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Mathi v. Federal Reserve Bank of Richmond

United States District Court, D. Maryland

November 5, 2018

Prem Mathi
v.
Federal Reserve Bank of Richmond;

         LETTER TO COUNSEL

         Dear Counsel:

         Plaintiff Prem Mathi (“Mathi”) filed this negligence action against Federal Reserve Bank of Richmond, Baltimore Branch (“FRBR”), for injuries he sustained while using a revolving security door at FRBR's building. ECF 2. FRBR impleaded third-party defendant Boon Edam, Inc., (“Boon Edam”), the designer and installer of the door system. ECF 16. This case has been referred to me for all proceedings, by consent of the parties. ECF 12, 15, 20. Now pending is Mathi's Motion in Limine to Preclude Testimony from Dr. C.J. Abraham, ECF 72, Boon Edam's Opposition, ECF 73, and Mathi's Reply, ECF 74. No hearing is necessary. See Loc. R. 105.6 (D. Md. 2016). For the reasons stated below, Mathi's Motion will be granted.

         On November 6, 2017, FRBR designated Dr. C.J. Abraham, P.E. as its expert on liability. See ECF 67-1 (FRBR's Rule 26(a)(2) Expert Designation). In his November 1, 2017 report, Dr. Abraham opined that Boon Edam had designed and installed a defectively designed sensor and oral warning system for the revolving door. ECF 67-1 ¶ 11. At his deposition on February 15, 2018, however, Dr. Abraham reversed his opinion as to the appropriateness of the revolving door's design, stating: “Boon Edam designed and installed a sensor system that was correctly installed at the time of the incident and that there was nothing wrong with the system; it was not defective.” Abraham Dep., pp. 29-31, ECF 64-2 at 8-9. According to Dr. Abraham, the receipt of “additional documents” caused him to reverse his initial opinion. See Abraham Dep., p. 7, ECF 64-2 at 3. Dr. Abraham also opined at his deposition that Mathi: (1) walked unreasonably close to the revolving door prior to its stopping, with the specific goal of intentionally injuring himself; and (2) may suffer from an addiction to prescription drugs. See Abraham Dep., pp. 57-61, ECF 64-2 at 15-16. Based on the conflicting, as well as new, information offered by Dr. Abraham at his deposition, Mathi filed a motion, citing Daubert v. Merrell Dow Pharm., 509 U.S. 579 (1993), and moved to strike all of Dr. Abraham's testimony on the grounds that: (1) his opinions fail to satisfy the reliability requirements of FRE 702; and/or (2) FRBR failed to supplement his report pursuant to Rule 26(e). ECF 64 at 10-15. On July 17, 2018, I ordered FRBR to supplement Dr. Abraham's report with specific information necessary for me to evaluate the reliability of his opinions. ECF 69. Instead, on July 27, 2018, FRBR withdrew Dr. Abraham as a witness. ECF 70.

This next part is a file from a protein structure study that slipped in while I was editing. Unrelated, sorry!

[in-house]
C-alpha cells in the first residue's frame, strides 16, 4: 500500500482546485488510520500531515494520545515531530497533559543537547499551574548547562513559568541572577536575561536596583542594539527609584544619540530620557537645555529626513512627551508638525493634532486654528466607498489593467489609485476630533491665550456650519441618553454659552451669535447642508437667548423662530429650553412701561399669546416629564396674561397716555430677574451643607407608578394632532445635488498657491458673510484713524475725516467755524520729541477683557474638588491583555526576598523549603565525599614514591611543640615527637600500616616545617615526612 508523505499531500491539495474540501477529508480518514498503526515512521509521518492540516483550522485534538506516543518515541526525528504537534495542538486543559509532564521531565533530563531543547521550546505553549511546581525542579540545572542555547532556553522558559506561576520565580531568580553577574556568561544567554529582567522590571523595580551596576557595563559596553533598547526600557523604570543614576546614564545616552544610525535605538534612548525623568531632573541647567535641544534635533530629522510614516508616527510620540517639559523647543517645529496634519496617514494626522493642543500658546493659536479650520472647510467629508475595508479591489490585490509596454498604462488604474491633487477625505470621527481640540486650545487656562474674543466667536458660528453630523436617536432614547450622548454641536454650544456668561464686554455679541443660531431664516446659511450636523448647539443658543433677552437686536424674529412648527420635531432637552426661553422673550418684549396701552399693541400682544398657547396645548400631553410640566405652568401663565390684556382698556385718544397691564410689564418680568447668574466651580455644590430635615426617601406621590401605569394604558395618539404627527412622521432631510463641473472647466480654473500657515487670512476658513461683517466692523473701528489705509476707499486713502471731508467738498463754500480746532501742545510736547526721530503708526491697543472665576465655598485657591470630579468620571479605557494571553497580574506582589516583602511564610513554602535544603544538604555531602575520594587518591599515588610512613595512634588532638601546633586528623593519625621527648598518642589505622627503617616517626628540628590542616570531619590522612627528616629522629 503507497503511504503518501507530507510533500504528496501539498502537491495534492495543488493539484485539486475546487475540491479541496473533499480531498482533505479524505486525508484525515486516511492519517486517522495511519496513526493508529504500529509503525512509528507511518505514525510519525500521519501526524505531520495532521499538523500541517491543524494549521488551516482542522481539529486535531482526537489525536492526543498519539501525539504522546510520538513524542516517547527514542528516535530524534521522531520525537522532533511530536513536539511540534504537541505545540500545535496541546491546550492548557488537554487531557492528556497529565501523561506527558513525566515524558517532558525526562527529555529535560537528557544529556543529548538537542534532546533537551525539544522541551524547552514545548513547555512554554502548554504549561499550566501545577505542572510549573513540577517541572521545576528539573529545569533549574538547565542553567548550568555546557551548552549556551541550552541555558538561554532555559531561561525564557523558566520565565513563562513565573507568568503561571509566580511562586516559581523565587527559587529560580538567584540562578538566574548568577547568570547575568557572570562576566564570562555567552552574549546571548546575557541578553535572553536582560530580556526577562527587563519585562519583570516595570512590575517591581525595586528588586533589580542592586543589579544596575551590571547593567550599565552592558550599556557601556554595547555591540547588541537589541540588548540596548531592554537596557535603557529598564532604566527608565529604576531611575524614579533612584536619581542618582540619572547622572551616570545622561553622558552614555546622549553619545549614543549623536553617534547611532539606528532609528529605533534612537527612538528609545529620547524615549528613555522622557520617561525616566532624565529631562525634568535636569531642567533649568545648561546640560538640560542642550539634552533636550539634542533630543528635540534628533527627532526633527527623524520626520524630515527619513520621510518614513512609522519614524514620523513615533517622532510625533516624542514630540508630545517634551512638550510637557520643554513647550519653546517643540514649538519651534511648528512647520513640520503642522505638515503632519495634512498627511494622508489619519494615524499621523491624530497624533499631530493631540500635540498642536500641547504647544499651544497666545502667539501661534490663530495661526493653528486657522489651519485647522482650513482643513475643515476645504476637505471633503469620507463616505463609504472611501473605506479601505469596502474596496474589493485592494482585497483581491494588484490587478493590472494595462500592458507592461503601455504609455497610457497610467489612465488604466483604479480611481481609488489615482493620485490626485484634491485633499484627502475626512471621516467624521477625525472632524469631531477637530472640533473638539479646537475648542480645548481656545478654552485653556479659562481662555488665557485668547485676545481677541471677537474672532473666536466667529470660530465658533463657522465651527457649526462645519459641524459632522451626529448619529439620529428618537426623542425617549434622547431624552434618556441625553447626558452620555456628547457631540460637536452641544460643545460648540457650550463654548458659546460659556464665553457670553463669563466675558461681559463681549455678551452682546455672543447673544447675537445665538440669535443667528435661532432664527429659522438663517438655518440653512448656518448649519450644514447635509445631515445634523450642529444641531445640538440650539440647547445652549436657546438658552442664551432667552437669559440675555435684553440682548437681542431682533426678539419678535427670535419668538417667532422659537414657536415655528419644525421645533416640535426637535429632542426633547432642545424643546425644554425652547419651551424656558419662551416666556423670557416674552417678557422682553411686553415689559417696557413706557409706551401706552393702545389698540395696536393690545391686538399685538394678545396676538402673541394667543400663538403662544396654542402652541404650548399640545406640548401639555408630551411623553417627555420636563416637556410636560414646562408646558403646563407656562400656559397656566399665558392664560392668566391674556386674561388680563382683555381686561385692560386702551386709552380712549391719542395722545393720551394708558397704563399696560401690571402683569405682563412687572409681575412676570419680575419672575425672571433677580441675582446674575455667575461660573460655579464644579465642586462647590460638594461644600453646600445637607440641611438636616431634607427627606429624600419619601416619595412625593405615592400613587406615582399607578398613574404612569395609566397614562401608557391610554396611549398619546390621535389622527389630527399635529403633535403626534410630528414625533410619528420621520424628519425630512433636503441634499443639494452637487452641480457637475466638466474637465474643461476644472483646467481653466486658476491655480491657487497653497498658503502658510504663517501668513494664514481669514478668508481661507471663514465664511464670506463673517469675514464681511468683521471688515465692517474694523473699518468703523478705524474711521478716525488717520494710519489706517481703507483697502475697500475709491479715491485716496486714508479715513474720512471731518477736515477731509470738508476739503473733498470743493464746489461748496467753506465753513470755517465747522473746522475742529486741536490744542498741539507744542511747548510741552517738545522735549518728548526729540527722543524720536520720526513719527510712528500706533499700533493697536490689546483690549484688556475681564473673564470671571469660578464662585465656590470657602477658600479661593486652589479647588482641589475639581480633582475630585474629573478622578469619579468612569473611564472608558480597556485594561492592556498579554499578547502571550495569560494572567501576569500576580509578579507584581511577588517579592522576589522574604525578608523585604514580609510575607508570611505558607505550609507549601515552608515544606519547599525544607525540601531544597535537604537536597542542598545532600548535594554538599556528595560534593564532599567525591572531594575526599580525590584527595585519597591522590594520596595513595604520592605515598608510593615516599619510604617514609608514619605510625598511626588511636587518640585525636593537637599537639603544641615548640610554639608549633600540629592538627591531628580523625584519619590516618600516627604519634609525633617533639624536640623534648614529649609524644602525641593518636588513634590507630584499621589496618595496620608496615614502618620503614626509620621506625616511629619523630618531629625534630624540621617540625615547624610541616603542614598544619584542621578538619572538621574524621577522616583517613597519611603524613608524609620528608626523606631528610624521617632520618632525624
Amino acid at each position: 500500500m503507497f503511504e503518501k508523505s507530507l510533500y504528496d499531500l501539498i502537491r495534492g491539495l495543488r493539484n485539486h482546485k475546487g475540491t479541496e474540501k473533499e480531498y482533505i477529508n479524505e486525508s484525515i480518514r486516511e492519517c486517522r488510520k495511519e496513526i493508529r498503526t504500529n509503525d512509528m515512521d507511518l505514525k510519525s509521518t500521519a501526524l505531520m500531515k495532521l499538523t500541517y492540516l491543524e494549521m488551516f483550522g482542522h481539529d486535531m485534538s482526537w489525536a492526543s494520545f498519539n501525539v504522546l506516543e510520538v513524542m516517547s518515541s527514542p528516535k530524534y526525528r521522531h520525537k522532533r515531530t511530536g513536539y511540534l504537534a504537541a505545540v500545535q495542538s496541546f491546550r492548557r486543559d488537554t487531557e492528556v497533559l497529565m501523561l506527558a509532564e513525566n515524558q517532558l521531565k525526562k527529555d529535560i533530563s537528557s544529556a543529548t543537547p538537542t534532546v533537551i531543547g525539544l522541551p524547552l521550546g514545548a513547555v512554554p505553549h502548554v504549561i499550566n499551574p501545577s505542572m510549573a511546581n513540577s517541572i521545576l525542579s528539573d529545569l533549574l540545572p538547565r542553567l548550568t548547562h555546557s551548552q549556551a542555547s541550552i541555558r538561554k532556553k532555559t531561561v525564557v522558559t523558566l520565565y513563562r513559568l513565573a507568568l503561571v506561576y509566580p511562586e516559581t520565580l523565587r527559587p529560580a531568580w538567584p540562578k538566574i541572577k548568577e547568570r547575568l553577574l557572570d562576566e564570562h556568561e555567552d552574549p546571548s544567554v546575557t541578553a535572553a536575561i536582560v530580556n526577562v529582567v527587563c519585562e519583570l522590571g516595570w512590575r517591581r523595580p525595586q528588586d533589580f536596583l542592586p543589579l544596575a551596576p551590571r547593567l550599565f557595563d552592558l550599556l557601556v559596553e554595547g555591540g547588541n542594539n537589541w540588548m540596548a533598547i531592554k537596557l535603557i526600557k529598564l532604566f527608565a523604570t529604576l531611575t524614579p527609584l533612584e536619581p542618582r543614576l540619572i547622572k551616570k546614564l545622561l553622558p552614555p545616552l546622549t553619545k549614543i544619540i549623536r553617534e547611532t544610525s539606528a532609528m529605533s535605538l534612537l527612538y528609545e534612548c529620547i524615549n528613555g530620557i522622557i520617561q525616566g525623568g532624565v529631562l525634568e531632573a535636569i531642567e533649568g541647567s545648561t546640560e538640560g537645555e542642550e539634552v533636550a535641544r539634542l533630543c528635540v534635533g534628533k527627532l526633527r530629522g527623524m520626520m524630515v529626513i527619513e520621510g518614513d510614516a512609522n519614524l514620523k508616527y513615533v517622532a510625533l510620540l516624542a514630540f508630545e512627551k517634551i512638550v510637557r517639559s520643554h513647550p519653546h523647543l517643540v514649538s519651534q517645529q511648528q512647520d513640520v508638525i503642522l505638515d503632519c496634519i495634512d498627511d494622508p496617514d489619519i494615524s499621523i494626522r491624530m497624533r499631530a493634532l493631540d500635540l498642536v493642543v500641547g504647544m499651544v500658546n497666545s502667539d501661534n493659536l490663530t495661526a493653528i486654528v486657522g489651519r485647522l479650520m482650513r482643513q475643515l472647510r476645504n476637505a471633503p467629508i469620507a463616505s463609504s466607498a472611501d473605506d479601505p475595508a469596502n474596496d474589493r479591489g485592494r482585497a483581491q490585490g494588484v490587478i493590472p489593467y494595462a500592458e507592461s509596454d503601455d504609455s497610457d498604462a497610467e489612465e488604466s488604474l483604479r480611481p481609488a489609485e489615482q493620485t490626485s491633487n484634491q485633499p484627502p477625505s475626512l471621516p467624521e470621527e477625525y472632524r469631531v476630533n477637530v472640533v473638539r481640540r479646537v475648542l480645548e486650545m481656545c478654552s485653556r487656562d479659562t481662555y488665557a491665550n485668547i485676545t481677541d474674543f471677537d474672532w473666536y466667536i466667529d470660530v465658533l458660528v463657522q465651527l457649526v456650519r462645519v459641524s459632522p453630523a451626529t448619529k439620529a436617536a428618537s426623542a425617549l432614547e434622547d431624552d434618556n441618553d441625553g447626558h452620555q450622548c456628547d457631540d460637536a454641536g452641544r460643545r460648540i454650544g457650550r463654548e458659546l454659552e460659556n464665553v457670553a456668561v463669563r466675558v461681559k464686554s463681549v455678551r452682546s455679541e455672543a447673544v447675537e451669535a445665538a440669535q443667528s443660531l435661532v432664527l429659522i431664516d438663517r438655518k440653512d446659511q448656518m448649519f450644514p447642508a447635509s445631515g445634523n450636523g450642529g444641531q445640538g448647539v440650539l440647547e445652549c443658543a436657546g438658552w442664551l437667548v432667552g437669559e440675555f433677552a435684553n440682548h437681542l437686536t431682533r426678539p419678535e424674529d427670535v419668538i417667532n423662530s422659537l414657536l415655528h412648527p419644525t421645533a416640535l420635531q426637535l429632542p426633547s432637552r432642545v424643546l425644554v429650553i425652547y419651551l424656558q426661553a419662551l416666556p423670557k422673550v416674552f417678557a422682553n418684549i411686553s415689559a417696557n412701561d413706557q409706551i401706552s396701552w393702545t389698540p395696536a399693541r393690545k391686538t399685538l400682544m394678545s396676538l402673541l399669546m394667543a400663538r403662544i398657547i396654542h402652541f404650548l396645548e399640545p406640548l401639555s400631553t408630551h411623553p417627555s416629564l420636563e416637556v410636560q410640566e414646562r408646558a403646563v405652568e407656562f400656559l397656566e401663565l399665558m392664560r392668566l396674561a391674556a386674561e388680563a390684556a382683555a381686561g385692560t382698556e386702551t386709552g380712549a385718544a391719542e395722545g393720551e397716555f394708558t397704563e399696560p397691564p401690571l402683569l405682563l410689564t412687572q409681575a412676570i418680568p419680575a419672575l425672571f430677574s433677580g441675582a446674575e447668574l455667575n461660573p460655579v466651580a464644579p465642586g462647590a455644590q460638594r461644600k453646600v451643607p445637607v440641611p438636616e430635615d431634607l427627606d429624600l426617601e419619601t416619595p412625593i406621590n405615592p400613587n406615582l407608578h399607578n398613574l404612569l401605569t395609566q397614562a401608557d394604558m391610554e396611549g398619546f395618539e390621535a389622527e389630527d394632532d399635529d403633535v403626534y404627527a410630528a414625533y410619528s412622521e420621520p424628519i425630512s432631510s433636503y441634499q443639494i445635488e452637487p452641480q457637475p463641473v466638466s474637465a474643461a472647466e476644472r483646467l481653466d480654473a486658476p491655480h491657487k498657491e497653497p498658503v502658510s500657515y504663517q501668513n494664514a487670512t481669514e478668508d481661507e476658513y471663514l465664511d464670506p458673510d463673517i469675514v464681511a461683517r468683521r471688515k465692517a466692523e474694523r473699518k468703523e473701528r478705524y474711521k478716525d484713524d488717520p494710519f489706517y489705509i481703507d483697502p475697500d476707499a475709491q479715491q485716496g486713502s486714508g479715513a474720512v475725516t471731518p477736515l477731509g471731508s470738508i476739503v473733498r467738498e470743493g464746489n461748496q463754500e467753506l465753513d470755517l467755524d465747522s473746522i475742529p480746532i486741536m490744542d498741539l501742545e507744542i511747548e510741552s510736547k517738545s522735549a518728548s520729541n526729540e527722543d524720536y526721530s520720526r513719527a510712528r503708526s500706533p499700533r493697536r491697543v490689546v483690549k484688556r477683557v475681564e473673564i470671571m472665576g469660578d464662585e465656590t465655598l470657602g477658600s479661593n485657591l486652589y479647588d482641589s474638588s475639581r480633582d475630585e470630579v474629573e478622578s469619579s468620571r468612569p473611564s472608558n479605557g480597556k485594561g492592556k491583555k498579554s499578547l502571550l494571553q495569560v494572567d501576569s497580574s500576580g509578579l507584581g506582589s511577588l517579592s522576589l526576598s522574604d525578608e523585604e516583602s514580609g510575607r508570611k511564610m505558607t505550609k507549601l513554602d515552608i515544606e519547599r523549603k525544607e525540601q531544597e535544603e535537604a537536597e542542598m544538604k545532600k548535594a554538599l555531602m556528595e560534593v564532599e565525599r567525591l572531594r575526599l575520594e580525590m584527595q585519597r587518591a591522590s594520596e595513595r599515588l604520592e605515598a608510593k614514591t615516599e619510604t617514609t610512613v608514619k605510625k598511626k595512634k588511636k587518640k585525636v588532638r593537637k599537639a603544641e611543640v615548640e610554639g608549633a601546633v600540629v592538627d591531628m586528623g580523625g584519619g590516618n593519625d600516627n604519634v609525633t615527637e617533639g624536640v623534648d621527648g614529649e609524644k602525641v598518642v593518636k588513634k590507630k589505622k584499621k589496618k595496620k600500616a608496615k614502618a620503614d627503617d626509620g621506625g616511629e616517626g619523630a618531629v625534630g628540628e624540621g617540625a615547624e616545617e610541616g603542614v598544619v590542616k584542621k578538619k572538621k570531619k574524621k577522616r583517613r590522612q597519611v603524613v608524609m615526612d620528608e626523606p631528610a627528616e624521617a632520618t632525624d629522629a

On July 30, 2018, counsel for Boon Edam emailed counsel for the other parties, stating:
Hi all, please allow this to serve as notice that Boon Edam intends to call Dr. Abraham as a witness at the time of trial. He will not be asked any questions about the Plaintiff's injury.